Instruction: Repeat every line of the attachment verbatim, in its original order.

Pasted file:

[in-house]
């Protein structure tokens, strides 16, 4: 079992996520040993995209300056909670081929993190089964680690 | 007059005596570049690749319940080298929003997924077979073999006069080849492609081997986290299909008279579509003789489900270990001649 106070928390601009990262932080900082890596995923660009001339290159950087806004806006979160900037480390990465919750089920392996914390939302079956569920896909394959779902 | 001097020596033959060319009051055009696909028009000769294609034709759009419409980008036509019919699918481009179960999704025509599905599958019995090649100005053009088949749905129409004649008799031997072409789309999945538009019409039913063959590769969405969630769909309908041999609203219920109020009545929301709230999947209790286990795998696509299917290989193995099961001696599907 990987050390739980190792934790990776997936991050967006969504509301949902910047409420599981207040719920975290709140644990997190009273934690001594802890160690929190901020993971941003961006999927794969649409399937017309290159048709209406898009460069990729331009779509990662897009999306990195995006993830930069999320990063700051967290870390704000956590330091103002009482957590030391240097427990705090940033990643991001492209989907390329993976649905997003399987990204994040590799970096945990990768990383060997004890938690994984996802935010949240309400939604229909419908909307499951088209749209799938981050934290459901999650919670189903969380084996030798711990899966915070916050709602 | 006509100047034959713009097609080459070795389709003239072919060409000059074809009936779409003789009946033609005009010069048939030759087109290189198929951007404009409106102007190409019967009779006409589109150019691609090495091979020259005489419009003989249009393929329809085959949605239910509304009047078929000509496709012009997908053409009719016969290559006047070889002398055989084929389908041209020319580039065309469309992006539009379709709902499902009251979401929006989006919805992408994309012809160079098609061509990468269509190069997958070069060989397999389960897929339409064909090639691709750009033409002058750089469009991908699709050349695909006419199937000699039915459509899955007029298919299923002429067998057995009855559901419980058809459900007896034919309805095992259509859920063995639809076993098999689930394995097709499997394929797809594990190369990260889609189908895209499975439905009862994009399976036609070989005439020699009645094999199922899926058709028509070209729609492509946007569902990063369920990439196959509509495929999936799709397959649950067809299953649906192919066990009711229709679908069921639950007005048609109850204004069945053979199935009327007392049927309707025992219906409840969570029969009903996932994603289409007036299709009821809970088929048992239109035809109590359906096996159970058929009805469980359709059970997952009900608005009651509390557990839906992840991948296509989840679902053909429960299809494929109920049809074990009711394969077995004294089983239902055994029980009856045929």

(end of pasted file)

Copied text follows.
[in-house]
């Protein structure tokens, strides 16, 4: 079992996520040993995209300056909670081929993190089964680690 | 007059005596570049690749319940080298929003997924077979073999006069080849492609081997986290299909008279579509003789489900270990001649 106070928390601009990262932080900082890596995923660009001339290159950087806004806006979160900037480390990465919750089920392996914390939302079956569920896909394959779902 | 001097020596033959060319009051055009696909028009000769294609034709759009419409980008036509019919699918481009179960999704025509599905599958019995090649100005053009088949749905129409004649008799031997072409789309999945538009019409039913063959590769969405969630769909309908041999609203219920109020009545929301709230999947209790286990795998696509299917290989193995099961001696599907 990987050390739980190792934790990776997936991050967006969504509301949902910047409420599981207040719920975290709140644990997190009273934690001594802890160690929190901020993971941003961006999927794969649409399937017309290159048709209406898009460069990729331009779509990662897009999306990195995006993830930069999320990063700051967290870390704000956590330091103002009482957590030391240097427990705090940033990643991001492209989907390329993976649905997003399987990204994040590799970096945990990768990383060997004890938690994984996802935010949240309400939604229909419908909307499951088209749209799938981050934290459901999650919670189903969380084996030798711990899966915070916050709602 | 006509100047034959713009097609080459070795389709003239072919060409000059074809009936779409003789009946033609005009010069048939030759087109290189198929951007404009409106102007190409019967009779006409589109150019691609090495091979020259005489419009003989249009393929329809085959949605239910509304009047078929000509496709012009997908053409009719016969290559006047070889002398055989084929389908041209020319580039065309469309992006539009379709709902499902009251979401929006989006919805992408994309012809160079098609061509990468269509190069997958070069060989397999389960897929339409064909090639691709750009033409002058750089469009991908699709050349695909006419199937000699039915459509899955007029298919299923002429067998057995009855559901419980058809459900007896034919309805095992259509859920063995639809076993098999689930394995097709499997394929797809594990190369990260889609189908895209499975439905009862994009399976036609070989005439020699009645094999199922899926058709028509070209729609492509946007569902990063369920990439196959509509495929999936799709397959649950067809299953649906192919066990009711229709679908069921639950007005048609109850204004069945053979199935009327007392049927309707025992219906409840969570029969009903996932994603289409007036299709009821809970088929048992239109035809109590359906096996159970058929009805469980359709059970997952009900608005009651509390557990839906992840991948296509989840679902053909429960299809494929109920049809074990009711394969077995004294089983239902055994029980009856045929």